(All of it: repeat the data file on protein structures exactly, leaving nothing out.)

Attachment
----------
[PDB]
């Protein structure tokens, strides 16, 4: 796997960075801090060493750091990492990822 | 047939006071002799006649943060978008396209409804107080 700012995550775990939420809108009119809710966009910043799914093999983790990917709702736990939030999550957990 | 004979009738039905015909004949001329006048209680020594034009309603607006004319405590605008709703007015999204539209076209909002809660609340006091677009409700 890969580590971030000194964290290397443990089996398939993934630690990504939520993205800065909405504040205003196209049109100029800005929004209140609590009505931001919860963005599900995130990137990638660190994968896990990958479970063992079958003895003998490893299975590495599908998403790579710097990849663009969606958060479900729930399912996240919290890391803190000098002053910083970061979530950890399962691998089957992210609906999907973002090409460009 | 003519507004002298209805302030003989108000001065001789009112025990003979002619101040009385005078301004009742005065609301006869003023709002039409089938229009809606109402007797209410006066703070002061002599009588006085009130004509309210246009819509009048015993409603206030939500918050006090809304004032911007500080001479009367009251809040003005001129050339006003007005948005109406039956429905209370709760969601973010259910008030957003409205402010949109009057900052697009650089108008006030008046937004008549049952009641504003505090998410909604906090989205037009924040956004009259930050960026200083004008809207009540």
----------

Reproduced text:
[PDB]
């Protein structure tokens, strides 16, 4: 796997960075801090060493750091990492990822 | 047939006071002799006649943060978008396209409804107080 700012995550775990939420809108009119809710966009910043799914093999983790990917709702736990939030999550957990 | 004979009738039905015909004949001329006048209680020594034009309603607006004319405590605008709703007015999204539209076209909002809660609340006091677009409700 890969580590971030000194964290290397443990089996398939993934630690990504939520993205800065909405504040205003196209049109100029800005929004209140609590009505931001919860963005599900995130990137990638660190994968896990990958479970063992079958003895003998490893299975590495599908998403790579710097990849663009969606958060479900729930399912996240919290890391803190000098002053910083970061979530950890399962691998089957992210609906999907973002090409460009 | 003519507004002298209805302030003989108000001065001789009112025990003979002619101040009385005078301004009742005065609301006869003023709002039409089938229009809606109402007797209410006066703070002061002599009588006085009130004509309210246009819509009048015993409603206030939500918050006090809304004032911007500080001479009367009251809040003005001129050339006003007005948005109406039956429905209370709760969601973010259910008030957003409205402010949109009057900052697009650089108008006030008046937004008549049952009641504003505090998410909604906090989205037009924040956004009259930050960026200083004008809207009540």